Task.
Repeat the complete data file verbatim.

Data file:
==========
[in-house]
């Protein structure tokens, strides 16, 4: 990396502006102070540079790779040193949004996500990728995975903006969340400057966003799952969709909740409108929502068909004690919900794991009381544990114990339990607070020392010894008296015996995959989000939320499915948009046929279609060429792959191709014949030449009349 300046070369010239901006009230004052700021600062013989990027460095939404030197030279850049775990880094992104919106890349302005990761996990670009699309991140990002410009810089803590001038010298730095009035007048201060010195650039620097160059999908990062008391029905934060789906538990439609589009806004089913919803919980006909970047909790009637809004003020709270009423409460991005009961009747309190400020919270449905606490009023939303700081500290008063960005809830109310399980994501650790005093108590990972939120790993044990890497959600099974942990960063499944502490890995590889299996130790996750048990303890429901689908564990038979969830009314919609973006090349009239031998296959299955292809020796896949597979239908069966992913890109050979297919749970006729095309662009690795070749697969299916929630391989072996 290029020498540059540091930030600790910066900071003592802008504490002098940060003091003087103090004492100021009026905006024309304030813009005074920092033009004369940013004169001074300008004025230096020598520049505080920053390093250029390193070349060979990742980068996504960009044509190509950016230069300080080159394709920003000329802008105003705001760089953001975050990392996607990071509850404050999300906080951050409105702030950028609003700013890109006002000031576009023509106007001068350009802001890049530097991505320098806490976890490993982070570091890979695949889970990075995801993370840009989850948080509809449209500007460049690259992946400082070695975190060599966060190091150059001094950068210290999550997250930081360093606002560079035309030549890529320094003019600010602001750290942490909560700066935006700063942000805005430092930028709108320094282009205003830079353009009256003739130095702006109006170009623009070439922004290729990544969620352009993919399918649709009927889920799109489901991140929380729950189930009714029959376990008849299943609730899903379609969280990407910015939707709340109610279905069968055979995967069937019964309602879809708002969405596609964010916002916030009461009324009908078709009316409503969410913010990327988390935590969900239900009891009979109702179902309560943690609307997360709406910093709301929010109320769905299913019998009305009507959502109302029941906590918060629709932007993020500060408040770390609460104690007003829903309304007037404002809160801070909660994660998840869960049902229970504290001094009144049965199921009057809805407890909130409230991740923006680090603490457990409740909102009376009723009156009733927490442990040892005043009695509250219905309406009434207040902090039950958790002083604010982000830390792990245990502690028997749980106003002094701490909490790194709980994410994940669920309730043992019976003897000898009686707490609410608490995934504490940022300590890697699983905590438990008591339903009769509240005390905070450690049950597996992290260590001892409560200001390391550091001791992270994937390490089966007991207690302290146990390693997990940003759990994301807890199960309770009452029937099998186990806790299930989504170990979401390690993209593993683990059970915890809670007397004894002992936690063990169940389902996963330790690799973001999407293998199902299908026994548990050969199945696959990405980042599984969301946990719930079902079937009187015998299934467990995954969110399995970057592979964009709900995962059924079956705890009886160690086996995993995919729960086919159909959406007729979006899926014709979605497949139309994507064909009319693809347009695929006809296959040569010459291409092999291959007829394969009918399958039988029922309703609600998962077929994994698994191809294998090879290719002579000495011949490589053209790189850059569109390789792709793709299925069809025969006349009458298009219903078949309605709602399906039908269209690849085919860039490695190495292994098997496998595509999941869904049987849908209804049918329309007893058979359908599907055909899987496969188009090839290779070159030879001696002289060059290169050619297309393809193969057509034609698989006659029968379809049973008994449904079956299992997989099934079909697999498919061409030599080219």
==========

[in-house]
């Protein structure tokens, strides 16, 4: 990396502006102070540079790779040193949004996500990728995975903006969340400057966003799952969709909740409108929502068909004690919900794991009381544990114990339990607070020392010894008296015996995959989000939320499915948009046929279609060429792959191709014949030449009349 300046070369010239901006009230004052700021600062013989990027460095939404030197030279850049775990880094992104919106890349302005990761996990670009699309991140990002410009810089803590001038010298730095009035007048201060010195650039620097160059999908990062008391029905934060789906538990439609589009806004089913919803919980006909970047909790009637809004003020709270009423409460991005009961009747309190400020919270449905606490009023939303700081500290008063960005809830109310399980994501650790005093108590990972939120790993044990890497959600099974942990960063499944502490890995590889299996130790996750048990303890429901689908564990038979969830009314919609973006090349009239031998296959299955292809020796896949597979239908069966992913890109050979297919749970006729095309662009690795070749697969299916929630391989072996 290029020498540059540091930030600790910066900071003592802008504490002098940060003091003087103090004492100021009026905006024309304030813009005074920092033009004369940013004169001074300008004025230096020598520049505080920053390093250029390193070349060979990742980068996504960009044509190509950016230069300080080159394709920003000329802008105003705001760089953001975050990392996607990071509850404050999300906080951050409105702030950028609003700013890109006002000031576009023509106007001068350009802001890049530097991505320098806490976890490993982070570091890979695949889970990075995801993370840009989850948080509809449209500007460049690259992946400082070695975190060599966060190091150059001094950068210290999550997250930081360093606002560079035309030549890529320094003019600010602001750290942490909560700066935006700063942000805005430092930028709108320094282009205003830079353009009256003739130095702006109006170009623009070439922004290729990544969620352009993919399918649709009927889920799109489901991140929380729950189930009714029959376990008849299943609730899903379609969280990407910015939707709340109610279905069968055979995967069937019964309602879809708002969405596609964010916002916030009461009324009908078709009316409503969410913010990327988390935590969900239900009891009979109702179902309560943690609307997360709406910093709301929010109320769905299913019998009305009507959502109302029941906590918060629709932007993020500060408040770390609460104690007003829903309304007037404002809160801070909660994660998840869960049902229970504290001094009144049965199921009057809805407890909130409230991740923006680090603490457990409740909102009376009723009156009733927490442990040892005043009695509250219905309406009434207040902090039950958790002083604010982000830390792990245990502690028997749980106003002094701490909490790194709980994410994940669920309730043992019976003897000898009686707490609410608490995934504490940022300590890697699983905590438990008591339903009769509240005390905070450690049950597996992290260590001892409560200001390391550091001791992270994937390490089966007991207690302290146990390693997990940003759990994301807890199960309770009452029937099998186990806790299930989504170990979401390690993209593993683990059970915890809670007397004894002992936690063990169940389902996963330790690799973001999407293998199902299908026994548990050969199945696959990405980042599984969301946990719930079902079937009187015998299934467990995954969110399995970057592979964009709900995962059924079956705890009886160690086996995993995919729960086919159909959406007729979006899926014709979605497949139309994507064909009319693809347009695929006809296959040569010459291409092999291959007829394969009918399958039988029922309703609600998962077929994994698994191809294998090879290719002579000495011949490589053209790189850059569109390789792709793709299925069809025969006349009458298009219903078949309605709602399906039908269209690849085919860039490695190495292994098997496998595509999941869904049987849908209804049918329309007893058979359908599907055909899987496969188009090839290779070159030879001696002289060059290169050619297309393809193969057509034609698989006659029968379809049973008994449904079956299992997989099934079909697999498919061409030599080219």